\u2022 In the \u2018direct\u2019 approach, a teacher straightaway directs a reflective enquiry, from a disciple\u2019s current view of world and personality. On the disciple\u2019s part, the enquiry depends upon a genuine interest in truth, sufficient to go through with a deeply skeptical and unsettling questioning of habitual beliefs on which the disciple\u2019s sense of self and view of world depends. This calls for an independent attitude \u2013 not taking things on trust, but rather asking questions and finding things out for oneself.
For traditional societies, such an independent attitude has been publicly dis- couraged, for fear of destabilizing the obedient faith that has been needed to main- tain their social order. Accordingly, there has been a tendency to keep the direct approach somewhat hidden, away from ordinary public notice. As for example, the skeptical questioning of the Upanishads was kept somewhat hidden until its publi- cation in the last century or two.
In the modern world, we have developed a different kind of society \u2013 where education is far more widespread, and independent questioning is encouraged from a much earlier stage of education. So it is only natural that the \u2018direct path\u2019 or the \u2018vicara marga\u2019 should have been made more public, most famously through Ra- mana Maharshi.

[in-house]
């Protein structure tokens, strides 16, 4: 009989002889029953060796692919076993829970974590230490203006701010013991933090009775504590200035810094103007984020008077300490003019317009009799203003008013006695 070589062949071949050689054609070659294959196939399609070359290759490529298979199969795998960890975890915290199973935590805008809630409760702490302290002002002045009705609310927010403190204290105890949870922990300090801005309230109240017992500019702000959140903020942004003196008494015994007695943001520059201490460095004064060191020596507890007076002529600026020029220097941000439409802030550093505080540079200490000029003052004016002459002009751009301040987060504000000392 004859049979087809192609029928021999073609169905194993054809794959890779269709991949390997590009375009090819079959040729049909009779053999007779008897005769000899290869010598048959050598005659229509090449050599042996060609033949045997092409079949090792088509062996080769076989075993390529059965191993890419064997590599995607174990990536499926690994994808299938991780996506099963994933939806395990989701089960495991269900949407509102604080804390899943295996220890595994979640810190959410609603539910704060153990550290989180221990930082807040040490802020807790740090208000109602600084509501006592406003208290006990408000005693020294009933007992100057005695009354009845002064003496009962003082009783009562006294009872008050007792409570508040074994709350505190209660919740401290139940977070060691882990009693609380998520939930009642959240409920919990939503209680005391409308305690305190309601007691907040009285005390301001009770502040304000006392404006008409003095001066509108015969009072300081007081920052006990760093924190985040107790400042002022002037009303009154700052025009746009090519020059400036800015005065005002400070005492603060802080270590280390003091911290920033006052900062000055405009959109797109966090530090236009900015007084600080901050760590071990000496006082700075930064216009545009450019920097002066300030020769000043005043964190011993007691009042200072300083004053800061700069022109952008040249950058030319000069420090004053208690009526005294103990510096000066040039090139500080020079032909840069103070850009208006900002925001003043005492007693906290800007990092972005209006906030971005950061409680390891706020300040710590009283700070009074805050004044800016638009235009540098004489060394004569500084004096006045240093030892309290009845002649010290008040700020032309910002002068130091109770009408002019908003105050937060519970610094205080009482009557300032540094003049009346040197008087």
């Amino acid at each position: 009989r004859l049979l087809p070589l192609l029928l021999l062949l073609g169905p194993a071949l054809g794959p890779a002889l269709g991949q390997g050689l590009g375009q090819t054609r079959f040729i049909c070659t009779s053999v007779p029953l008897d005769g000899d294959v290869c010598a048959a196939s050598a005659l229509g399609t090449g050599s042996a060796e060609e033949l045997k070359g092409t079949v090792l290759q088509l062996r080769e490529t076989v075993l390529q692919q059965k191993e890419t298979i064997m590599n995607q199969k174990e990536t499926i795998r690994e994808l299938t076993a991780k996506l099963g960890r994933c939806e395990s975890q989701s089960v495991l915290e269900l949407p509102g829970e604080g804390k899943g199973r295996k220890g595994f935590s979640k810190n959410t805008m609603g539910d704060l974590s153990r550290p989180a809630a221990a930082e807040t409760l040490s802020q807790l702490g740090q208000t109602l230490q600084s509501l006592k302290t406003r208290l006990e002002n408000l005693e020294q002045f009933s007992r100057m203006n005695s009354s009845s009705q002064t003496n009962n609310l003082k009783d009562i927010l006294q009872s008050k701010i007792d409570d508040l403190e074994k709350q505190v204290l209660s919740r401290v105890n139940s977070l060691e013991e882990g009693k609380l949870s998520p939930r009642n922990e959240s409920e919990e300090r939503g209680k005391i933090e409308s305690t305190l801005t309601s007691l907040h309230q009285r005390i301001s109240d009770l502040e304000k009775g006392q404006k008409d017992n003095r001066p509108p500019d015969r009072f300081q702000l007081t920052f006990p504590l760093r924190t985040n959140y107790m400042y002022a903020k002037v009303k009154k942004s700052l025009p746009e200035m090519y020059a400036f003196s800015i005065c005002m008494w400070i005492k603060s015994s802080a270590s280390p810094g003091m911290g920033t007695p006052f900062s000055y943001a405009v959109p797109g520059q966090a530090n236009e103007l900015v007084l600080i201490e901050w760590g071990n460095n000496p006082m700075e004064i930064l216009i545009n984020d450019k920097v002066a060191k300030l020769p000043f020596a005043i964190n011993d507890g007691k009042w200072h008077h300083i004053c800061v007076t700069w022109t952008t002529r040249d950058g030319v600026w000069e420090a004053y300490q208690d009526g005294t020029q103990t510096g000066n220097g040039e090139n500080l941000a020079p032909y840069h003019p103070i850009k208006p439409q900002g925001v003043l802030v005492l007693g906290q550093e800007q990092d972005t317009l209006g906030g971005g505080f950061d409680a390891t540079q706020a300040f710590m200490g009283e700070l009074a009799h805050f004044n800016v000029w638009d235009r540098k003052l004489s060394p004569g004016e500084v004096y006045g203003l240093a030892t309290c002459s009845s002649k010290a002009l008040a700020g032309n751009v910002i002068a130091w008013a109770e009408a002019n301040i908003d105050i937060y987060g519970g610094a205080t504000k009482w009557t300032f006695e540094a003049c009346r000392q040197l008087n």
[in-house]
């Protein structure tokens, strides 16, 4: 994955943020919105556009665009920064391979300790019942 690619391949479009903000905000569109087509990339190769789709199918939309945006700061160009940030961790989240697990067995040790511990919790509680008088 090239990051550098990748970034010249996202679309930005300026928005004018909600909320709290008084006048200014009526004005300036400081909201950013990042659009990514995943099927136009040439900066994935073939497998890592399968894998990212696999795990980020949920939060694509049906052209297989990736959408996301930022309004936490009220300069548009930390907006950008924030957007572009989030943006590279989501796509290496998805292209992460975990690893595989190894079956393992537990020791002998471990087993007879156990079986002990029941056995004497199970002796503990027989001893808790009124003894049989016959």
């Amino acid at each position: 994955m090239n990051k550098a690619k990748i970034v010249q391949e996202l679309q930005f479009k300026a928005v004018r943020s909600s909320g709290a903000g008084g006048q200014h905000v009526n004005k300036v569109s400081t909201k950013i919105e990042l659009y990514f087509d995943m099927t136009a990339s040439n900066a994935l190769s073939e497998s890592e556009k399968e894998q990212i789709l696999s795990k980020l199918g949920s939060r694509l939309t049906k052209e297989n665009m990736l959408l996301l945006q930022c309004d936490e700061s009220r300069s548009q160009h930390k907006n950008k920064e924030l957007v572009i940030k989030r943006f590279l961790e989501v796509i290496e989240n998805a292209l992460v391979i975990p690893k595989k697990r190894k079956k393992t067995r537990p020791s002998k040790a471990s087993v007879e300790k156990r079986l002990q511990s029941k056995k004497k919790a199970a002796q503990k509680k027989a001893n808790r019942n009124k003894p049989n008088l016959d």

In Shri Atmananda\u2019s teachings, there is a continuation of this trend towards in- dependent questioning, by the individual sadhaka. Here, each \u2018individual person\u2019 or \u2018jiva\u2019 is considered as a misleading appearance that confuses self and personal- ity. The questioning is turned directly in, reflecting back from physical and mental appendages to an inmost truth of self or \u2018atma\u2019.
The questions turn upon their own assumed beliefs, which take for granted mind and body\u2019s mediation showing us an outside world. Reflecting back from mind and body\u2019s outward mediation, the questioning returns to direct self-knowledge at the inmost centre of experience, from where the enquiry has come.
As the enquiry turns in, all observation and interpretation of the universe is brought back in as well, to an inmost centre that is truly individual. All percep- tions, thoughts and feelings must return back there, as they are interpreted and taken into lasting knowledge. Hence this approach is described as one \u2018of bringing the universal under the individual\u2019.